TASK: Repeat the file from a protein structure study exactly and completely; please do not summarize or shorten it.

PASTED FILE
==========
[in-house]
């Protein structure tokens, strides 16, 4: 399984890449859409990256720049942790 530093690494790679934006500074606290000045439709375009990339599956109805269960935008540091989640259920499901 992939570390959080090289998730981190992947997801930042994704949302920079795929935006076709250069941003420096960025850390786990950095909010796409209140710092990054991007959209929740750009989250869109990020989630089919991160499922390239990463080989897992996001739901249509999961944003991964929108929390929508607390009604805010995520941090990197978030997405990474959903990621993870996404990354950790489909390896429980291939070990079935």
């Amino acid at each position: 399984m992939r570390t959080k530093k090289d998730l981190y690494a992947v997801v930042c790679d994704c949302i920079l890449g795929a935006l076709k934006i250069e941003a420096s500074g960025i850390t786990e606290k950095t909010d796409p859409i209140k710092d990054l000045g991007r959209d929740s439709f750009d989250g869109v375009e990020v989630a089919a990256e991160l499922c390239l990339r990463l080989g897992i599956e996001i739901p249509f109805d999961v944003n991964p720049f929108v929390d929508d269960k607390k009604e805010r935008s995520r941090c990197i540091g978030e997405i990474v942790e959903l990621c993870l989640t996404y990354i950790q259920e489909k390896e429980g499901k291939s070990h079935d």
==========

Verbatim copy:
[in-house]
């Protein structure tokens, strides 16, 4: 399984890449859409990256720049942790 530093690494790679934006500074606290000045439709375009990339599956109805269960935008540091989640259920499901 992939570390959080090289998730981190992947997801930042994704949302920079795929935006076709250069941003420096960025850390786990950095909010796409209140710092990054991007959209929740750009989250869109990020989630089919991160499922390239990463080989897992996001739901249509999961944003991964929108929390929508607390009604805010995520941090990197978030997405990474959903990621993870996404990354950790489909390896429980291939070990079935």
């Amino acid at each position: 399984m992939r570390t959080k530093k090289d998730l981190y690494a992947v997801v930042c790679d994704c949302i920079l890449g795929a935006l076709k934006i250069e941003a420096s500074g960025i850390t786990e606290k950095t909010d796409p859409i209140k710092d990054l000045g991007r959209d929740s439709f750009d989250g869109v375009e990020v989630a089919a990256e991160l499922c390239l990339r990463l080989g897992i599956e996001i739901p249509f109805d999961v944003n991964p720049f929108v929390d929508d269960k607390k009604e805010r935008s995520r941090c990197i540091g978030e997405i990474v942790e959903l990621c993870l989640t996404y990354i950790q259920e489909k390896e429980g499901k291939s070990h079935d």